- Compared with SPY (4.01 ) in the period of the last 3 years, the Ulcer Index of 5.54 is larger, thus better.

'Maximum drawdown measures the loss in any losing period during a fund’s investment record. It is defined as the percent retrenchment from a fund’s peak value to the fund’s valley value. The drawdown is in effect from the time the fund’s retrenchment begins until a new fund high is reached. The maximum drawdown encompasses both the period from the fund’s peak to the fund’s valley (length), and the time from the fund’s valley to a new fund high (recovery). It measures the largest percentage drawdown that has occurred in any fund’s data record.'

Using this definition on our asset we see for example:- The maximum DrawDown over 5 years of VeriSign is -22.9 days, which is smaller, thus worse compared to the benchmark SPY (-19.3 days) in the same period.
- Compared with SPY (-19.3 days) in the period of the last 3 years, the maximum DrawDown of -18.2 days is larger, thus better.

'The Drawdown Duration is the length of any peak to peak period, or the time between new equity highs. The Max Drawdown Duration is the worst (the maximum/longest) amount of time an investment has seen between peaks (equity highs) in days.'

Applying this definition to our asset in some examples:- The maximum days under water over 5 years of VeriSign is 385 days, which is greater, thus worse compared to the benchmark SPY (187 days) in the same period.
- Compared with SPY (139 days) in the period of the last 3 years, the maximum days below previous high of 182 days is higher, thus worse.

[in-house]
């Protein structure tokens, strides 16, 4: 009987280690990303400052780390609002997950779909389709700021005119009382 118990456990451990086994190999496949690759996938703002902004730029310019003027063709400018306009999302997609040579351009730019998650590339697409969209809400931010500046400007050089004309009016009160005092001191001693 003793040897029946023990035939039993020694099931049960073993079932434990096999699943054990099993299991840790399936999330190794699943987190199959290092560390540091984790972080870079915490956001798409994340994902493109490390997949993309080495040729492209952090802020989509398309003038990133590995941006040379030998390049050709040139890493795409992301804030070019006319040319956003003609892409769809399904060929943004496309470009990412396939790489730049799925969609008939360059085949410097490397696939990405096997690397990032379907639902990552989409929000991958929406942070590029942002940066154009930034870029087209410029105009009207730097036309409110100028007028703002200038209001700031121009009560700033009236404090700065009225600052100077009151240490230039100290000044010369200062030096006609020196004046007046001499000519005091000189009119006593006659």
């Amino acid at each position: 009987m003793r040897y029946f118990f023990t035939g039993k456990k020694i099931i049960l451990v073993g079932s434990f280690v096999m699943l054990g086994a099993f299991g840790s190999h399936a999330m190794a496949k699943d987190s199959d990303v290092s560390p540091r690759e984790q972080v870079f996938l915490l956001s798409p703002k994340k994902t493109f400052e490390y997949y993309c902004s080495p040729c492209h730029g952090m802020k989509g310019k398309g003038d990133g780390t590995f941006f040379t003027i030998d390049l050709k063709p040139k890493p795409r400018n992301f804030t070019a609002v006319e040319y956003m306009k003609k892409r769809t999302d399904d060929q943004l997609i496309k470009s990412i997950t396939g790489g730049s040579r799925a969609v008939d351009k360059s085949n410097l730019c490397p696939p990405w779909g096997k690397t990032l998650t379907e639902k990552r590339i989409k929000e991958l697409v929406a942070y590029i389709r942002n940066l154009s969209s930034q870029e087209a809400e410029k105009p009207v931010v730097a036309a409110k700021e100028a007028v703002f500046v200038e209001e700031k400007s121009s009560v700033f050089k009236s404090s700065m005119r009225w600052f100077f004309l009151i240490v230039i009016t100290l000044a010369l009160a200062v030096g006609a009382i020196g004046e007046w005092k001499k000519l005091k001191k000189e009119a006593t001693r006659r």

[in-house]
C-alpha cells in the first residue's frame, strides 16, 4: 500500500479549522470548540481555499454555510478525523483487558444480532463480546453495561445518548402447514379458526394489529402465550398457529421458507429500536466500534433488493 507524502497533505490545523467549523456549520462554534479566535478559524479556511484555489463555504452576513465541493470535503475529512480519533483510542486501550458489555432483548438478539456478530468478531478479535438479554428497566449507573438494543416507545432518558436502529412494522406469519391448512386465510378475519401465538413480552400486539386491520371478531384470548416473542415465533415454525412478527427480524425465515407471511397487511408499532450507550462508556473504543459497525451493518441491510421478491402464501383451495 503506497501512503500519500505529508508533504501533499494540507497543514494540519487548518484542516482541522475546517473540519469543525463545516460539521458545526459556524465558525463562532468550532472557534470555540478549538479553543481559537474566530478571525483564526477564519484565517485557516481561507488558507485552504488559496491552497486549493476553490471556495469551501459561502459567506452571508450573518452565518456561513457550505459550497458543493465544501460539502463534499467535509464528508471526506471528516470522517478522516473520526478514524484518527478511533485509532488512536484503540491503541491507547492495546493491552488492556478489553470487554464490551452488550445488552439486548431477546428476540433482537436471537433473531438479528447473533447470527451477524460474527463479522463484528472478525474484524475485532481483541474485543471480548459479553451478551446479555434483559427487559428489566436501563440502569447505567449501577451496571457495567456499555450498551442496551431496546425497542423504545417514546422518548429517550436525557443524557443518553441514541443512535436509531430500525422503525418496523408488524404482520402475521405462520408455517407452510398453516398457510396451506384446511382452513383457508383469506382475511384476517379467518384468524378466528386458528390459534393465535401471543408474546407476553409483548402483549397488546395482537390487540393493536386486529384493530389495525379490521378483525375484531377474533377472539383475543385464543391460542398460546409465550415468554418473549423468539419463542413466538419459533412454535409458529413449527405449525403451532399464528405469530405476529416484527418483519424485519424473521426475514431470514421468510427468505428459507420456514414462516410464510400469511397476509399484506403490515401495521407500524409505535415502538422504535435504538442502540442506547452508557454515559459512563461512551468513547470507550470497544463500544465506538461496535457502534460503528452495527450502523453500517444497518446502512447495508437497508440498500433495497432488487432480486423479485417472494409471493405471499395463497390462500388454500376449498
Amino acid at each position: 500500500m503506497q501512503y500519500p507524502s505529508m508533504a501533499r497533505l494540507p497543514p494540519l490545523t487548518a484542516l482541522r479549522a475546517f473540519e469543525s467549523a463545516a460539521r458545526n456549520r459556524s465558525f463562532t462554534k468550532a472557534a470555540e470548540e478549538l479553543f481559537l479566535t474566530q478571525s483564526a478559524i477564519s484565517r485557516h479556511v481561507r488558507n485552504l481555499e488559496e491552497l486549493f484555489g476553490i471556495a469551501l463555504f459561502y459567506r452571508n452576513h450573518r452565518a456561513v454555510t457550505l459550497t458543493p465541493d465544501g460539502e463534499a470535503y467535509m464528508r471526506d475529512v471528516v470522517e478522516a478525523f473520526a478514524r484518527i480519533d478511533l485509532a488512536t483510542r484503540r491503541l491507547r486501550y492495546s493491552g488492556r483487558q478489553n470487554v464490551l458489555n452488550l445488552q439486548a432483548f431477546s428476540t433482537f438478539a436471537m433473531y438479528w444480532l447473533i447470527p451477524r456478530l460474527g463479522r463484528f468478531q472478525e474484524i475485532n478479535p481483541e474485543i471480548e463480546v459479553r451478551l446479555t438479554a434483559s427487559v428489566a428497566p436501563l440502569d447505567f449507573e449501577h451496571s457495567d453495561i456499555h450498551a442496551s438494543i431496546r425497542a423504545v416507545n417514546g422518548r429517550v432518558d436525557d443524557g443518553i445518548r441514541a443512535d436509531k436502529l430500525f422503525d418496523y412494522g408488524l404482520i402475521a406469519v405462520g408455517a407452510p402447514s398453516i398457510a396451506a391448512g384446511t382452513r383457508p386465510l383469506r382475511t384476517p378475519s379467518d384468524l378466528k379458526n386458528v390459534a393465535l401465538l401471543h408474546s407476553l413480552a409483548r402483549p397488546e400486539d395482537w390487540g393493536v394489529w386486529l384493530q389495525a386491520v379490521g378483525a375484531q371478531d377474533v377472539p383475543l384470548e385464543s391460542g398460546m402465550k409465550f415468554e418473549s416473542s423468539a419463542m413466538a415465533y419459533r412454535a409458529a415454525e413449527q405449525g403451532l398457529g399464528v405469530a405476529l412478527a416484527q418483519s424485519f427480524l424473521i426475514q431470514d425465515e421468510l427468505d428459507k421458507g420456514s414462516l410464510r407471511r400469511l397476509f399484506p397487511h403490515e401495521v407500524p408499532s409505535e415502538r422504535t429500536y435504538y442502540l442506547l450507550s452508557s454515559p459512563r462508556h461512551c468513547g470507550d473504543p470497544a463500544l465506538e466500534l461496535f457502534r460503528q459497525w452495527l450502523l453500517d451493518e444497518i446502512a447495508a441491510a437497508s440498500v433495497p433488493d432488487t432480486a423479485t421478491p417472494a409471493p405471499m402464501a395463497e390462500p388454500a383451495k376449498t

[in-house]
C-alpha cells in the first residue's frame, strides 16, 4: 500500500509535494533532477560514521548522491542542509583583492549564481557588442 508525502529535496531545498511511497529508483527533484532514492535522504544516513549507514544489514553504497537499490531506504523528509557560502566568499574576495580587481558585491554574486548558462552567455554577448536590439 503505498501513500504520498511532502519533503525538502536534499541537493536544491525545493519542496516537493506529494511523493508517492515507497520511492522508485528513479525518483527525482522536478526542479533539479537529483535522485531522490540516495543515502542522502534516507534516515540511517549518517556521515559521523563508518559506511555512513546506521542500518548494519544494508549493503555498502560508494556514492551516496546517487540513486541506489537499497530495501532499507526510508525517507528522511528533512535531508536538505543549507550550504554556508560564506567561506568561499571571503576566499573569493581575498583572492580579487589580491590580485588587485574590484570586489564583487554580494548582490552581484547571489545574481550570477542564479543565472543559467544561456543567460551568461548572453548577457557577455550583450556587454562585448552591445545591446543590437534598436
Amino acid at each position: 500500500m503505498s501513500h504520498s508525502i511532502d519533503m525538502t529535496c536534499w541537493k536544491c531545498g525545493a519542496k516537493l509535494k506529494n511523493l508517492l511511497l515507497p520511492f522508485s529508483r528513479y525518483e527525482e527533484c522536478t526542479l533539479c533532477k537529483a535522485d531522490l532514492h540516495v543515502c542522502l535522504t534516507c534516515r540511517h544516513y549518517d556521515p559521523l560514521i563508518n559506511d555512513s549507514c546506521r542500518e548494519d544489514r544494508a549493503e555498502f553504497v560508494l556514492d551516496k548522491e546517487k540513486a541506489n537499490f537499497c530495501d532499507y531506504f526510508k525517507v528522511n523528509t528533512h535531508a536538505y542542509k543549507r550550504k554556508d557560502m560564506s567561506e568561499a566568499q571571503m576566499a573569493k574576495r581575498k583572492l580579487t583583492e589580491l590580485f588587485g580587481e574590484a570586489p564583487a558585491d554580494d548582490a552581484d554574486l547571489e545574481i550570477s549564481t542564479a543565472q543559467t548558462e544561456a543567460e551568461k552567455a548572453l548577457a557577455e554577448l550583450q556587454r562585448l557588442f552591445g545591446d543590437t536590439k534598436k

'The Drawdown Duration is the length of any peak to peak period, or the time between new equity highs. The Avg Drawdown Duration is the average amount of time an investment has seen between peaks (equity highs), or in other terms the average of time under water of all drawdowns. So in contrast to the Maximum duration it does not measure only one drawdown event but calculates the average of all.'

Which means for our asset as example:- Compared with the benchmark SPY (41 days) in the period of the last 5 years, the average time in days below previous high water mark of 79 days of VeriSign is greater, thus worse.
- Looking at average days below previous high in of 36 days in the period of the last 3 years, we see it is relatively greater, thus worse in comparison to SPY (36 days).

Historical returns have been extended using synthetic data.
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- "Year" returns in the table above are not equal to the sum of monthly returns due to compounding.
- Performance results of VeriSign are hypothetical, do not account for slippage, fees or taxes, and are based on backtesting, which has many inherent limitations, some of which are described in our Terms of Use.